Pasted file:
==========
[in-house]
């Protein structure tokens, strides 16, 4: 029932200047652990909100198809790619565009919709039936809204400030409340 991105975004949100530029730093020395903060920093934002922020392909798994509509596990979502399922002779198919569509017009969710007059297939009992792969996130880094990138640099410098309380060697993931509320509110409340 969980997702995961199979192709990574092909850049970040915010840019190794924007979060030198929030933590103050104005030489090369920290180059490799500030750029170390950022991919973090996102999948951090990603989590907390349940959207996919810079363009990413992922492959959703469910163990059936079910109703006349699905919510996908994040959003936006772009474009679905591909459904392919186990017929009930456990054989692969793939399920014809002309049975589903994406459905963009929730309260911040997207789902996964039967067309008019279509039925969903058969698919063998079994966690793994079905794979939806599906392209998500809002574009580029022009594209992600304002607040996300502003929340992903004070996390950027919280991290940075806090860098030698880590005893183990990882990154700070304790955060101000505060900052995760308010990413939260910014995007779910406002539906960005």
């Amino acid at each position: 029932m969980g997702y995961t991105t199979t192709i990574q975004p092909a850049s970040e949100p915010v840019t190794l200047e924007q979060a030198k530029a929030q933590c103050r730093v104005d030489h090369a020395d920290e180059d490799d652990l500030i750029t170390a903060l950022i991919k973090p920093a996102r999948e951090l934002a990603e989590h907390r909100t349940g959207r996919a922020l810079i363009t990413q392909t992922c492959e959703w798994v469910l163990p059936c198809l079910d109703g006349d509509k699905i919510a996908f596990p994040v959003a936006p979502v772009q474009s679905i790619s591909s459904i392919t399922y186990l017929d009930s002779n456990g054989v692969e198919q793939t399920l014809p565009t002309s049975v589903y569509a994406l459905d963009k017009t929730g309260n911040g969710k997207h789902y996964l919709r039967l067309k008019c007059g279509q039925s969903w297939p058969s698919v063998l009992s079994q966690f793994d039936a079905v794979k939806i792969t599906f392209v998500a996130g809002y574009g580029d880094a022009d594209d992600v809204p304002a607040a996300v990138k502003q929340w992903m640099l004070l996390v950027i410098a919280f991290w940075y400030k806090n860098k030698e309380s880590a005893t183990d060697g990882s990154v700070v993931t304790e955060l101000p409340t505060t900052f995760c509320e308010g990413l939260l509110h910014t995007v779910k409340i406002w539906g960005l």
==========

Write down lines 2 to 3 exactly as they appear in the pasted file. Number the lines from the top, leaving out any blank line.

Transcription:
């Protein structure tokens, strides 16, 4: 029932200047652990909100198809790619565009919709039936809204400030409340 991105975004949100530029730093020395903060920093934002922020392909798994509509596990979502399922002779198919569509017009969710007059297939009992792969996130880094990138640099410098309380060697993931509320509110409340 969980997702995961199979192709990574092909850049970040915010840019190794924007979060030198929030933590103050104005030489090369920290180059490799500030750029170390950022991919973090996102999948951090990603989590907390349940959207996919810079363009990413992922492959959703469910163990059936079910109703006349699905919510996908994040959003936006772009474009679905591909459904392919186990017929009930456990054989692969793939399920014809002309049975589903994406459905963009929730309260911040997207789902996964039967067309008019279509039925969903058969698919063998079994966690793994079905794979939806599906392209998500809002574009580029022009594209992600304002607040996300502003929340992903004070996390950027919280991290940075806090860098030698880590005893183990990882990154700070304790955060101000505060900052995760308010990413939260910014995007779910406002539906960005």
């Amino acid at each position: 029932m969980g997702y995961t991105t199979t192709i990574q975004p092909a850049s970040e949100p915010v840019t190794l200047e924007q979060a030198k530029a929030q933590c103050r730093v104005d030489h090369a020395d920290e180059d490799d652990l500030i750029t170390a903060l950022i991919k973090p920093a996102r999948e951090l934002a990603e989590h907390r909100t349940g959207r996919a922020l810079i363009t990413q392909t992922c492959e959703w798994v469910l163990p059936c198809l079910d109703g006349d509509k699905i919510a996908f596990p994040v959003a936006p979502v772009q474009s679905i790619s591909s459904i392919t399922y186990l017929d009930s002779n456990g054989v692969e198919q793939t399920l014809p565009t002309s049975v589903y569509a994406l459905d963009k017009t929730g309260n911040g969710k997207h789902y996964l919709r039967l067309k008019c007059g279509q039925s969903w297939p058969s698919v063998l009992s079994q966690f793994d039936a079905v794979k939806i792969t599906f392209v998500a996130g809002y574009g580029d880094a022009d594209d992600v809204p304002a607040a996300v990138k502003q929340w992903m640099l004070l996390v950027i410098a919280f991290w940075y400030k806090n860098k030698e309380s880590a005893t183990d060697g990882s990154v700070v993931t304790e955060l101000p409340t505060t900052f995760c509320e308010g990413l939260l509110h910014t995007v779910k409340i406002w539906g960005l």